Fertility regulator to decide whether to allow 'three-parent baby' treatments
Britain's fertility regulator is meeting to decide whether or not to give the green light to so-called "three-parent baby" treatments for inherited diseases.
If the proposal is approved by the Human Fertilisation and Embryology Authority (HFEA), the first mitochondrial replacement therapy (MRT) patients could be treated as early as next spring.
Scientists at the University of Newcastle, which has pioneered the treatments, say they already have women lined up for the therapy.
The team hopes to treat up to 25 women a year with NHS funding.
IVF babies born after MRT would receive a tiny amount of DNA from a third person besides their mother and father, an egg donor.
Fertility doctors carrying out the treatment will aim to replace abnormal genes in the mitochondria, rod-like power plants in cells that generate energy.
Mitochondria only hold around 0.1% of a person's DNA, which is always inherited from the mother and has no influence over individual characteristics such as appearance and personality.
It is quite separate from the DNA in the cell nucleus which houses the vast majority of an individual's genes. But faulty mitochondrial DNA (mtDNA) can lead to a wide range of potentially fatal conditions affecting vital organs, muscles, vision, growth and mental ability.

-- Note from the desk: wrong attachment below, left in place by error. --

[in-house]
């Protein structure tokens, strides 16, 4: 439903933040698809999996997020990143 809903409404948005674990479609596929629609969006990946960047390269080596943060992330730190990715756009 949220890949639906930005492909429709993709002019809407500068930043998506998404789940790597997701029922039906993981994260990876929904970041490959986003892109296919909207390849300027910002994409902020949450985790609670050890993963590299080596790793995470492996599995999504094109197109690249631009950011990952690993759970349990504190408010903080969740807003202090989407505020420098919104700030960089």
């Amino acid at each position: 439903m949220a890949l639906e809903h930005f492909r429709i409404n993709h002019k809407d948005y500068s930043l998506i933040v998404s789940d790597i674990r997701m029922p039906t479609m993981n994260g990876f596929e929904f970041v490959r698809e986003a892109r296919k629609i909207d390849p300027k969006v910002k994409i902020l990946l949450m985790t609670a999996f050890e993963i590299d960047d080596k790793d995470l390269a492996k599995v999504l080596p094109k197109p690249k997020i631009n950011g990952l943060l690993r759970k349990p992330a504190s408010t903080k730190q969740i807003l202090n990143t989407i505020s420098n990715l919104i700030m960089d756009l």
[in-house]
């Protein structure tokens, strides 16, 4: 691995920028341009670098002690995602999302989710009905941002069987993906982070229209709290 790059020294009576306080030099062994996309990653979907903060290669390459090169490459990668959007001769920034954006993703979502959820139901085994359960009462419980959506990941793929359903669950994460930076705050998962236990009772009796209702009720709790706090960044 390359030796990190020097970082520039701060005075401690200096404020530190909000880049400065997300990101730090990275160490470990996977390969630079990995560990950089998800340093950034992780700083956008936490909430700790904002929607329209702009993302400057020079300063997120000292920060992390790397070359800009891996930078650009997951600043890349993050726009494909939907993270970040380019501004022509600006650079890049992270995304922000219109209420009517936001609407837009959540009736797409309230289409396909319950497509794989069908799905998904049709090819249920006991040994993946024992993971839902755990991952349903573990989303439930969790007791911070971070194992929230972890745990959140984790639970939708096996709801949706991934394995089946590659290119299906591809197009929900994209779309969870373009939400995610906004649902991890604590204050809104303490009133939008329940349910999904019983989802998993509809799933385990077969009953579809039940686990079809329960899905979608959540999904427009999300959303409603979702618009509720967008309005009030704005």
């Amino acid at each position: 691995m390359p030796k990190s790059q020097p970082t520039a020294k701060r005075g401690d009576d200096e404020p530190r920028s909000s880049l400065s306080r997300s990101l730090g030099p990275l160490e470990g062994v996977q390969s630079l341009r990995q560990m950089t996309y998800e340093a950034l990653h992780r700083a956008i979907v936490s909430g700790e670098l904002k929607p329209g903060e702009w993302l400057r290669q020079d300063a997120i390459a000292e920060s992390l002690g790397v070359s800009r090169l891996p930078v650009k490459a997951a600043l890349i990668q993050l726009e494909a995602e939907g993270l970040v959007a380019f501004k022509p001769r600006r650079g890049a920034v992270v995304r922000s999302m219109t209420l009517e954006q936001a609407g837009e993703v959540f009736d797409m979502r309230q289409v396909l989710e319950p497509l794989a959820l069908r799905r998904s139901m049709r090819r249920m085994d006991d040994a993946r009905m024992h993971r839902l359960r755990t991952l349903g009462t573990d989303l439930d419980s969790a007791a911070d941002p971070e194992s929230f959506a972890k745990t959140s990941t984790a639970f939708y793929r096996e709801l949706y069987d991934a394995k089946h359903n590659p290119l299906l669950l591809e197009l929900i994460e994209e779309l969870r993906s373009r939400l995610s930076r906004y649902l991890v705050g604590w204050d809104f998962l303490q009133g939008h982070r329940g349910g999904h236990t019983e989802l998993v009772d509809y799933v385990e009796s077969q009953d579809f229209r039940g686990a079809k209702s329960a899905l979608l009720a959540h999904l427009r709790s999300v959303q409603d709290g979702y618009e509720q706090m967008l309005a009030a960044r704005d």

The board members of the HFEA meeting in London will decide whether clinics should be free to apply for permission to carry out the treatments.
Every patient would have to be considered separately before a licence allowing the therapy is issued by the regulator.
An independent panel of experts has recommended "cautious adoption" of MRT.
The treatment is carried out by transferring the genetic material that effectively encodes a baby's identity to a donor egg whose own nuclear DNA has been removed.
Two different techniques may be employed, either before or after fertilisation. The end result is the same - an embryo containing healthy mitochondria from the donor and nuclear DNA from the baby's mother and father.
In theory, mitochondrial replacement can not only prevent a child developing inherited diseases, but also protect future generations.
Last year, the UK became the first country in the world to legalise mitochondrial replacement after MPs and peers voted in favour of allowing it.
Critics say the technique is not fool-proof and small numbers of faulty mitochondria may still be "carried over" into the child, and even replicate in the developing embryo.
They also argue that unforeseen problems might occur once the procedure is used to create human babies. For instance, replacing mtDNA might have more of an impact on personal traits than has been envisaged.
Unknown epigenetic effects - environmental influences that alter the way genes work - may also have serious consequences for the health of babies, it is claimed.